by Rachel Remington
Mt. Baker, also referred to as “Koma Kulshan” by early Nooksack Indians, is known to many as an active volcano in Washington state. However, it hasn’t erupted for years, so over time it has developed into a well-known ski resort.
As much as it has potential for great backcountry endeavors, like hiking and skiing, it also has the potential to be a deadly danger to some unfortunate thrill seekers.
Doug McKeever, a geology teacher at Whatcom Community College, has summited Mt. Baker 68 times, and has learned a lot about the dangers that visitors to the area face.
Avalanches are among the hazards that occur at Mt. Baker on occasion. McKeever explained that one way to determine if a certain slope of the mountain may be more prone for avalanches is by measuring the degree the slope sits at.
If a slope is between 35 and 40 degrees, there is a higher risk of an avalanche occurring in that area, said McKeever. If a slope is more than 45 degrees, the snow regularly slides down the slope throughout the day, leaving less snow to build up and cause an avalanche.
A steady amount of snowfall throughout the day can increase the risk of an avalanche occurring as well. McKeever explained that if snow is falling at a rate of at least an inch an hour, the threat for a landslide increases.
Bernie Dougan, also a geology teacher at Whatcom, has been snowboarding for 17 years, and has discovered that the temperature during snowfall can impact the risk of an avalanche occurring.
If the temperature in the area is very cold during snowfall, the snow being produced is much lighter and drier, said Dougan. However, if the temperature is close to 30 degrees Fahrenheit, the snow is much heavier and wetter, making for more of a risk of snow movement.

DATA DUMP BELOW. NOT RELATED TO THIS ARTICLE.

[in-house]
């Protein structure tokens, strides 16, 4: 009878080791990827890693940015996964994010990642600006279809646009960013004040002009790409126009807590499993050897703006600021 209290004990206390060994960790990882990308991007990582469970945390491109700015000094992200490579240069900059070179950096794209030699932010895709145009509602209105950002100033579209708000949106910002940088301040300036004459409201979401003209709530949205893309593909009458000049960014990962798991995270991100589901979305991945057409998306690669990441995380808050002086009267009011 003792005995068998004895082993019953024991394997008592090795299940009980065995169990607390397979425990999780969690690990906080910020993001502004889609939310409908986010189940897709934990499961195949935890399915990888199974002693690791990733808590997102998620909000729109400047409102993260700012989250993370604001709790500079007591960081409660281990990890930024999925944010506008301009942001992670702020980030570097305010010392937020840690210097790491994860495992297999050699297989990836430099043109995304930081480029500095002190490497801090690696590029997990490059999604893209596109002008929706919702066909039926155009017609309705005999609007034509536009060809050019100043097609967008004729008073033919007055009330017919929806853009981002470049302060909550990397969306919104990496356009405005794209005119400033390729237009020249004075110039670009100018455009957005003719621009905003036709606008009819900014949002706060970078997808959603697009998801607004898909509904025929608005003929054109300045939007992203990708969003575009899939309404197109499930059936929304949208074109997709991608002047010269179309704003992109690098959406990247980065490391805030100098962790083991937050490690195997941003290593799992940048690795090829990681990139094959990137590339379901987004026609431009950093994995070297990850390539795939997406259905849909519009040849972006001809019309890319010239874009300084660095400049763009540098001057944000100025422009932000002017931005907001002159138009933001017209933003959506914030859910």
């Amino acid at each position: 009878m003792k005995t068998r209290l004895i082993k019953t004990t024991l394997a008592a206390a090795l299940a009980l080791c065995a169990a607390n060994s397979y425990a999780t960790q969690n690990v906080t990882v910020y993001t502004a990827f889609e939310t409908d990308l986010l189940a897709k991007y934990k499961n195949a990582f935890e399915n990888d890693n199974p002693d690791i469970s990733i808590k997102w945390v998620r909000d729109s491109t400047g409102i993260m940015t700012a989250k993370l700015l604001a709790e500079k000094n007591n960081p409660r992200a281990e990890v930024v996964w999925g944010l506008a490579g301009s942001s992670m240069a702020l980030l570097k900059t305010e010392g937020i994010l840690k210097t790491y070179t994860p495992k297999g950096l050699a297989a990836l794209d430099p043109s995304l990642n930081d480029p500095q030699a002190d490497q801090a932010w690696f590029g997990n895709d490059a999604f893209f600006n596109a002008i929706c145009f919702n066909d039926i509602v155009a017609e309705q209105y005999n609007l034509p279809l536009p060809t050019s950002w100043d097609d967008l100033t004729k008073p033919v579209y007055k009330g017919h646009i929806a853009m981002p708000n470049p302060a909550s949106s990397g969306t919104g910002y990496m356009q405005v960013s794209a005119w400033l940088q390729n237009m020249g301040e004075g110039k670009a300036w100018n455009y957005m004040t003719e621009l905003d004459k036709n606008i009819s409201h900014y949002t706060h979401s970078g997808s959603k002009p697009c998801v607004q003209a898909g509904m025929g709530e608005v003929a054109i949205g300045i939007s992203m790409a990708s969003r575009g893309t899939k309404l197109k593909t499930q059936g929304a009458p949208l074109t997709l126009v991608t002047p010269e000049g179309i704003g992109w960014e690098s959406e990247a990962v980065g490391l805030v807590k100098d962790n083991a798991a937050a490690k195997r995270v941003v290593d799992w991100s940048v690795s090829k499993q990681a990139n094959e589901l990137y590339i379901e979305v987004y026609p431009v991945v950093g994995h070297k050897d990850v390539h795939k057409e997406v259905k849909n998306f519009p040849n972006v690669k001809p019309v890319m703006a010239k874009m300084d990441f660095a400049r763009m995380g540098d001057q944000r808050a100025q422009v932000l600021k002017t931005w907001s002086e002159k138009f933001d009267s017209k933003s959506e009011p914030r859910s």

Tree wells are another danger in the backcountry, and similarly to avalanches, have the potential to bury or trap a person in snow. Tree wells are the hollowed area of snow surrounding a tree that one can fall into and get trapped in if one gets too close. McKeever once fell into a tree well in the backcountry, and wouldn’t have been able to get out without assistance.
“If someone doesn’t dig you out, you’re probably not going to survive,” said McKeever.
Among other dangers in backcountries are crevices, which are gaps in the snow that snowboarders or skiers can fall into if the crevice isn’t very visible. Having good visibility while enjoying the backcountry is important for one’s safety.
McKeever mentioned that recently several people fell off the switchback at Austin pass at Mt. Baker because they couldn’t see the edge of the run.
Although the uncharted backcountry is unpredictable and dangerous, the ski area of Mount Baker is maintained in order to keep it safe for visitors.
Amy Trowbridge, marketing director for Mount Baker Ski Area, said that the ski area has a professional patrol that works to maintain the safety of the slopes with a number of techniques.
The patrol uses a method called cutting, which involves skiing diagonally across a run in order to release loose snow. The patrol also uses hand charges, which are large firecrackers that are thrown on part of a run to get the loose snow moving.
In order to make the backcountry experience safer for one’s self, one should be carrying the right equipment. McKeever said that having a transceiver, a shovel, a probe pole, a partner, and “knowledge, along with consistently checking out what avalanche experts have to say” are all important things to bring into the backcountry.
McKeever also said that taking an avalanche safety class can be very useful for one’s safety. REI, Mount Baker Ski Area, and the American Alpine Institute are just a few places that offer such courses.
The Mount Baker Ski Area Web site and the Northwest Weather and Avalanche Center Web site are updated daily, and are useful sources for checking the snow conditions, and the potential dangers up at the mountain on a day-to-day basis.
“Every day that a person goes to the backcountry, they have to evaluate the avalanche conditions,” said Dougan.